During the mid-20th Century, if a client wanted a copy of a document, the lawyer would have called in a typist to copy it manually, send it out in the post, and arrange for the client telephone call the next week. Later in the century, the lawyer would still have someone perform the clerical task, the lawyer and client would still wait until office staff performed the distribution of the paper and placed the calls. The fact that a lawyer may now be called upon to copy or fax a document during a lunch hour or after hours means the client won’t wait for the traditional rhythm of a law office.

You and your Millennial friends might enjoy watching an awkward encounter between man and machine (a moment of vindication for all those spelling and grammar corrections). What you should be seeing is a lawyer trying to meet the increasingly haphazard and immediate demands of modern clients. See the intersection of perspectives, and you witness the next lawyer qua service provider in a just-in-time world. Is this the next lawyer you want to become? If you respect the senior lawyer, is this the lawyer you want him to be?

You, the next generation, will have the challenge of managing these expectations after the mentor retires. Laugh at him now, and your successors will one day do the same to you.

You can teach the senior lawyer, diplomatically, by asking to take part in the next time the lawyer speaks with the client. If he agrees, the need to involve you as a junior lawyer introduces a level of co-ordination neither the senior lawyer nor the client previously employed. The need to provide you with some briefing on the next telephone conference will also prompt the need to exchange documents ahead of time, and perhaps even to draw up an informal point-form agenda.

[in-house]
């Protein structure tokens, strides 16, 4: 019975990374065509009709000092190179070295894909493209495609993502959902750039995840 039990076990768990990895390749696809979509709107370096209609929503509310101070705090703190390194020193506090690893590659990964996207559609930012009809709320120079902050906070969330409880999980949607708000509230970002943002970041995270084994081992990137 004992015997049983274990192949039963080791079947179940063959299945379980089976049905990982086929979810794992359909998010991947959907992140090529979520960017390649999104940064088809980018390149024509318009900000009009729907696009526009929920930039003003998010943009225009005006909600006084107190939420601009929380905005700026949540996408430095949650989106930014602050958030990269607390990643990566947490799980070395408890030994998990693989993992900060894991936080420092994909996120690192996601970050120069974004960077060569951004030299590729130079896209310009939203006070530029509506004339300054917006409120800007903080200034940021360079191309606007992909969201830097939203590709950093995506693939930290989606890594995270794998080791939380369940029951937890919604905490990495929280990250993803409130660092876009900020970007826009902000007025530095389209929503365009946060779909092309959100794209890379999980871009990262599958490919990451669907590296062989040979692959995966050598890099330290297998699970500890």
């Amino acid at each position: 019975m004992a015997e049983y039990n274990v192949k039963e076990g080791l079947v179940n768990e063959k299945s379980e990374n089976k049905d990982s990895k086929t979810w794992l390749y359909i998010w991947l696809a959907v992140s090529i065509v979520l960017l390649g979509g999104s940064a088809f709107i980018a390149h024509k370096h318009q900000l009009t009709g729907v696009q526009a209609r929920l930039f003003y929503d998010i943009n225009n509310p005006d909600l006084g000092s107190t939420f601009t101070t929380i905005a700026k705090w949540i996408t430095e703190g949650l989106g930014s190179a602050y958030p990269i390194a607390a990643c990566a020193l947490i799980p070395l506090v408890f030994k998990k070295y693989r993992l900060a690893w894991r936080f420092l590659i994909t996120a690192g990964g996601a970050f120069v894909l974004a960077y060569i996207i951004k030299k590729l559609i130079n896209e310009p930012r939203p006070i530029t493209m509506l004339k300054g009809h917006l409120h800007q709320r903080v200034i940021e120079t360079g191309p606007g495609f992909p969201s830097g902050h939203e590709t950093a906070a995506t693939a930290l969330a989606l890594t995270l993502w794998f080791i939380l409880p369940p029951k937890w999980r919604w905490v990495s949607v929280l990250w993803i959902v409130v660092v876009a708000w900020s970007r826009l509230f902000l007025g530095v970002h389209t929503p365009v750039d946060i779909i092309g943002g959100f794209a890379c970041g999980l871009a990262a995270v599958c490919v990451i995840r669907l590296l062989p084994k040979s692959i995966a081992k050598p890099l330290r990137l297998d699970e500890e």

The next call will thus be more successful and provide more value to the client. If there is a document missing from the pre-call exchange, you are on hand to step out and send it to the client via e-mail our secure cloud. Impressed that they could keep talking while you do that, both senior lawyer and client will begin to draw you into their deal or litigation strategy. Before long, the senior lawyer will be organizing most telephone conferences in this way, thanks to you.

The mentoring moment will thus present itself. You can help your mentor navigate the communications expectations of a new generation of clients and other stakeholders. For your part, you want the senior lawyer to give you the “knowledge” about practising law.

The prime value of historical knowledge in this relationship is its role in demystifying the practice of law. “How it’s done” is based on how it was done. But the senior lawyers in the law firm or legal department need your help to understand what the organization needs to do, if it is to succeed after they’re gone.

A good mentor must learn to develop the next lawyer, not to cobble together the last one (in both meanings of the word “last”).

A good mentee has to learn to see the firm or legal department as it could be, if she chose to be that next lawyer.

It is the Van Gogh canvas up close. The perspectives do not collide. They help both viewers find a common path.

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Lee Akazaki

Lee Akazaki is a bilingual civil litigator and a partner at Gilbertson Davis Emerson LLP, with a focus on commercial litigation, insurance and professional liability.  A past-president of the Ontario Bar Association, he advocates for a fearless and independent bar and the advancement of women and equity-seeking groups. His blog, leeakazaki.com, is devoted to mentoring new lawyers. He can be reached at lakazaki@gilbertsondavis.com and on Twitter @LeeAkazaki.

Column: The Accidental Mentor